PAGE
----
It is a judgment call. Sometimes it is best to go in and take your best shot at resolving your problems the first time. Each surgery after the first one increases the chances for developing secondary issues like dangers of infection, developing something like arachnoiditis, etc. so I do not necessarily take the attitude to do the least possible with a plan to go back in as needed. I say this as someone who has had three lumbar surgeries, all over the same incision...and I feel like I really lucked out! Had I known at the time of the first surgery what I know now, I probably would have done things a bit differently!

    Last edited by teteri66; 08-30-2013 at 04:49 PM.

     
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    Old 08-30-2013, 04:29 PM   #4
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    Re: ACDF in a young person?!

    fwiw, I had a C4-5 foraminotomy in 2004, and it has lasted so far. As I recall, though, the main problem was facet hypertrophy, that is, bone overgrowth from behind that could be shaved off. How foraminotomies would deal with herniated disks, or how long a fix might last, is something I don't know....

     
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    Old 08-31-2013, 03:54 PM   #5
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    Re: ACDF in a young person?!

    Travis, sounds like you are in the same boat as me regarding the consideration of neck surgery at a relatively young age. To echo a previous reply I had a few days ago to another poster on this board, I too am absolutely terrified about surgery because of the following possible factors:

    1. Complications during/after surgery can happen.
    2. Recovery is never 100 percent.
    3. There is a chance that the ACDF can lead to degenerative disc disease at adjacent discs at a later time. My understanding is that the chance of disc disease is higher depending on which disc is being taken out and fused. I supposed the more disc levels taken out, the higher the risk for disc disease? I'm sure there are others on this board that know more on the issue of adjacent disc disease after an ACDF.
    4. Also, once you do it you can never go back.

    You obviously also need to weigh how your quality of life will be impacted if you put off the surgery, not to mention possible neurological degeneration/issues that may not be reversible. Check out my thread regarding thought process based on options and recommendations given to me by a reputable neurosurgeon. One thing I was told by the doctor regarding having the surgery when you are younger is that recovery is typically faster. As long as you do not participate in any mid-high contact sports such as wrestling or football, you should not have any issues after surgery (quote from the doctor).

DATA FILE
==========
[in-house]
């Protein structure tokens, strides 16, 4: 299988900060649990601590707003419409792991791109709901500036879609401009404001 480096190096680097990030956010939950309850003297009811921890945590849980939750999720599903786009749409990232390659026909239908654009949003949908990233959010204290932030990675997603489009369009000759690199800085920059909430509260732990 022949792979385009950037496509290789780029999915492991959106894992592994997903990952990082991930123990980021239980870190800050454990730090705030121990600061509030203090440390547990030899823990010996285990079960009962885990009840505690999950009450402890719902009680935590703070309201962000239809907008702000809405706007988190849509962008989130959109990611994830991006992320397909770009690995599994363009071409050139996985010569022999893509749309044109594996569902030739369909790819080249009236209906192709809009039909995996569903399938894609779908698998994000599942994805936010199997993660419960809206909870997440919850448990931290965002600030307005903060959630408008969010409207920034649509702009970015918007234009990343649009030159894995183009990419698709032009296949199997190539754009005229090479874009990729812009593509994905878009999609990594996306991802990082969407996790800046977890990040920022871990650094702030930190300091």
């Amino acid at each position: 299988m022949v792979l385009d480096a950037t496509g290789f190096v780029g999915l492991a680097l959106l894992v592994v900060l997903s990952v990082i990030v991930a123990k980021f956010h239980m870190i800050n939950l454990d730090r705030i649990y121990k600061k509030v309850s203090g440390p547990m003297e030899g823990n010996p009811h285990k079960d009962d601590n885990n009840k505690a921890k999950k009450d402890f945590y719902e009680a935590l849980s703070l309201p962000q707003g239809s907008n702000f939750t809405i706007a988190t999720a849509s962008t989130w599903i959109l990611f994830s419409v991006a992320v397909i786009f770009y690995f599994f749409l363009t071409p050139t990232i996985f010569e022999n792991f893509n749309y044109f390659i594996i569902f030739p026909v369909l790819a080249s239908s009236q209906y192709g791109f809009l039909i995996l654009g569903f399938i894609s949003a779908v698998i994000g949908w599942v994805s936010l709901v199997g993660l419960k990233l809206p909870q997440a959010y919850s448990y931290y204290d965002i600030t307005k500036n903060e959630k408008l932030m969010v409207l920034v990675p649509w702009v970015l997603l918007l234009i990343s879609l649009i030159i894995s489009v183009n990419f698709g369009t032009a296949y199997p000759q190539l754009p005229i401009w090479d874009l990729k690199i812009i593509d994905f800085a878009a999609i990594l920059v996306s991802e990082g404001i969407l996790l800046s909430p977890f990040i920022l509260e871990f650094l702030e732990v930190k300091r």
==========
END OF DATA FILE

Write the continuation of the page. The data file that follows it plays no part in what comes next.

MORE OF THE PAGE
Just my thoughts.

    Last edited by Geespec; 08-31-2013 at 03:57 PM.

     
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    Old 08-31-2013, 04:14 PM   #6
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    Re: ACDF in a young person?!

    Regarding your question on a less invasive procedure, I would definitely keep on top of it with your current doctor and also see about getting another opinion to see what he recommends.

    Keep in mind that a less invasive procedure may not address your specific issue. The doctor should be able to explain why he is choosing the specific procedure as opposed to the less invasive. Also, I have read a few threads when someone chose to do a less invasive procedure, only to go back months or years later to get the original (more invasive) procedure done to fix the problem. Read up on NFL quarterback Peyton Manning and why he ended up having 4 neck surgeries.

    IMO, the size of the incision scar should not be a reason to do a less invasive procedure. Definitely ask the doctor and have him explain why it can or can not be an option.

    Last edited by Geespec; 09-01-2013 at 08:17 AM. Reason: So much for relying on autocorrect to take care of bad spelling... thx WebDozer!

     
    Old 08-31-2013, 06:48 PM   #7
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    Re: ACDF in a young person?!

    Yes, you have to be careful with those evasive procedures. They can get away from you....

    Last edited by WebDozer; 08-31-2013 at 06:49 PM.